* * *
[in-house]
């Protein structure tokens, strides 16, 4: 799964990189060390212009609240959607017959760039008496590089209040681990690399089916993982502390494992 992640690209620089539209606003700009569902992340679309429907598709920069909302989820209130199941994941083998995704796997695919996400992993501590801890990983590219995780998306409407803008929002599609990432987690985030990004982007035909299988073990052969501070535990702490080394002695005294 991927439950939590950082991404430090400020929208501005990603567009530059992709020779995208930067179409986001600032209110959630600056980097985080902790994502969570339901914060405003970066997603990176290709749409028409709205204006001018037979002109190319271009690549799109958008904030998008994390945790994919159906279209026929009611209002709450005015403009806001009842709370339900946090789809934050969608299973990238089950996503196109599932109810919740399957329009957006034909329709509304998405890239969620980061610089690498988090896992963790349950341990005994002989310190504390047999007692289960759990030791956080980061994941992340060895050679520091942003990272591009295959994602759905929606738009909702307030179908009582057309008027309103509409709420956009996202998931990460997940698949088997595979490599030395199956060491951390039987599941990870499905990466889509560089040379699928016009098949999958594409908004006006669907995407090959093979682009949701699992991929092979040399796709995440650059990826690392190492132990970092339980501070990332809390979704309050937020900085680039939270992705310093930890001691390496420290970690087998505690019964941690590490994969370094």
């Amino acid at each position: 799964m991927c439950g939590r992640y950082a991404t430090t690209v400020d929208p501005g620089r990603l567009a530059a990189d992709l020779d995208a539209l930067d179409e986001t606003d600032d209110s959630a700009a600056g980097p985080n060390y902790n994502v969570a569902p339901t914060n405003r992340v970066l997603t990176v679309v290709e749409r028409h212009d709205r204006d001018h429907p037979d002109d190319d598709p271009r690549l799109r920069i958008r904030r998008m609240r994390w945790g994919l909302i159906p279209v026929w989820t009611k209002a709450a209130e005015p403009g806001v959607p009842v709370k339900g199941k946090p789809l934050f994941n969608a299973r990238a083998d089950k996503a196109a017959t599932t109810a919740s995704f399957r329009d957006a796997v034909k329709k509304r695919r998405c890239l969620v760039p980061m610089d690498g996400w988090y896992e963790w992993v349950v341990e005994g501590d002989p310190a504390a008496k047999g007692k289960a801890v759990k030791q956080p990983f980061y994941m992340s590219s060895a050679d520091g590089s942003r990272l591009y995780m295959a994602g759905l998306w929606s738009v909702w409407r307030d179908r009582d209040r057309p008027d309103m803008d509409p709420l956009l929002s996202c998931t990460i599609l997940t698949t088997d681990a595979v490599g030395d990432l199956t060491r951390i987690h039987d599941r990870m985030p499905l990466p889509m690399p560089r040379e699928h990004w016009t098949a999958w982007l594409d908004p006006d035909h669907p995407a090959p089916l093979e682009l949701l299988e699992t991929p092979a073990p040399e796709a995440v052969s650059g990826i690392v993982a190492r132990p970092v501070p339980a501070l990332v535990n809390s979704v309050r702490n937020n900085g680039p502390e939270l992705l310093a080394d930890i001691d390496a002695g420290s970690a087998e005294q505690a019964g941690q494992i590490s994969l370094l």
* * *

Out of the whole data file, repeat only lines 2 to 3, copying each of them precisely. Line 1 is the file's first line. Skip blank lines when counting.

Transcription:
């Protein structure tokens, strides 16, 4: 799964990189060390212009609240959607017959760039008496590089209040681990690399089916993982502390494992 992640690209620089539209606003700009569902992340679309429907598709920069909302989820209130199941994941083998995704796997695919996400992993501590801890990983590219995780998306409407803008929002599609990432987690985030990004982007035909299988073990052969501070535990702490080394002695005294 991927439950939590950082991404430090400020929208501005990603567009530059992709020779995208930067179409986001600032209110959630600056980097985080902790994502969570339901914060405003970066997603990176290709749409028409709205204006001018037979002109190319271009690549799109958008904030998008994390945790994919159906279209026929009611209002709450005015403009806001009842709370339900946090789809934050969608299973990238089950996503196109599932109810919740399957329009957006034909329709509304998405890239969620980061610089690498988090896992963790349950341990005994002989310190504390047999007692289960759990030791956080980061994941992340060895050679520091942003990272591009295959994602759905929606738009909702307030179908009582057309008027309103509409709420956009996202998931990460997940698949088997595979490599030395199956060491951390039987599941990870499905990466889509560089040379699928016009098949999958594409908004006006669907995407090959093979682009949701699992991929092979040399796709995440650059990826690392190492132990970092339980501070990332809390979704309050937020900085680039939270992705310093930890001691390496420290970690087998505690019964941690590490994969370094």
């Amino acid at each position: 799964m991927c439950g939590r992640y950082a991404t430090t690209v400020d929208p501005g620089r990603l567009a530059a990189d992709l020779d995208a539209l930067d179409e986001t606003d600032d209110s959630a700009a600056g980097p985080n060390y902790n994502v969570a569902p339901t914060n405003r992340v970066l997603t990176v679309v290709e749409r028409h212009d709205r204006d001018h429907p037979d002109d190319d598709p271009r690549l799109r920069i958008r904030r998008m609240r994390w945790g994919l909302i159906p279209v026929w989820t009611k209002a709450a209130e005015p403009g806001v959607p009842v709370k339900g199941k946090p789809l934050f994941n969608a299973r990238a083998d089950k996503a196109a017959t599932t109810a919740s995704f399957r329009d957006a796997v034909k329709k509304r695919r998405c890239l969620v760039p980061m610089d690498g996400w988090y896992e963790w992993v349950v341990e005994g501590d002989p310190a504390a008496k047999g007692k289960a801890v759990k030791q956080p990983f980061y994941m992340s590219s060895a050679d520091g590089s942003r990272l591009y995780m295959a994602g759905l998306w929606s738009v909702w409407r307030d179908r009582d209040r057309p008027d309103m803008d509409p709420l956009l929002s996202c998931t990460i599609l997940t698949t088997d681990a595979v490599g030395d990432l199956t060491r951390i987690h039987d599941r990870m985030p499905l990466p889509m690399p560089r040379e699928h990004w016009t098949a999958w982007l594409d908004p006006d035909h669907p995407a090959p089916l093979e682009l949701l299988e699992t991929p092979a073990p040399e796709a995440v052969s650059g990826i690392v993982a190492r132990p970092v501070p339980a501070l990332v535990n809390s979704v309050r702490n937020n900085g680039p502390e939270l992705l310093a080394d930890i001691d390496a002695g420290s970690a087998e005294q505690a019964g941690q494992i590490s994969l370094l």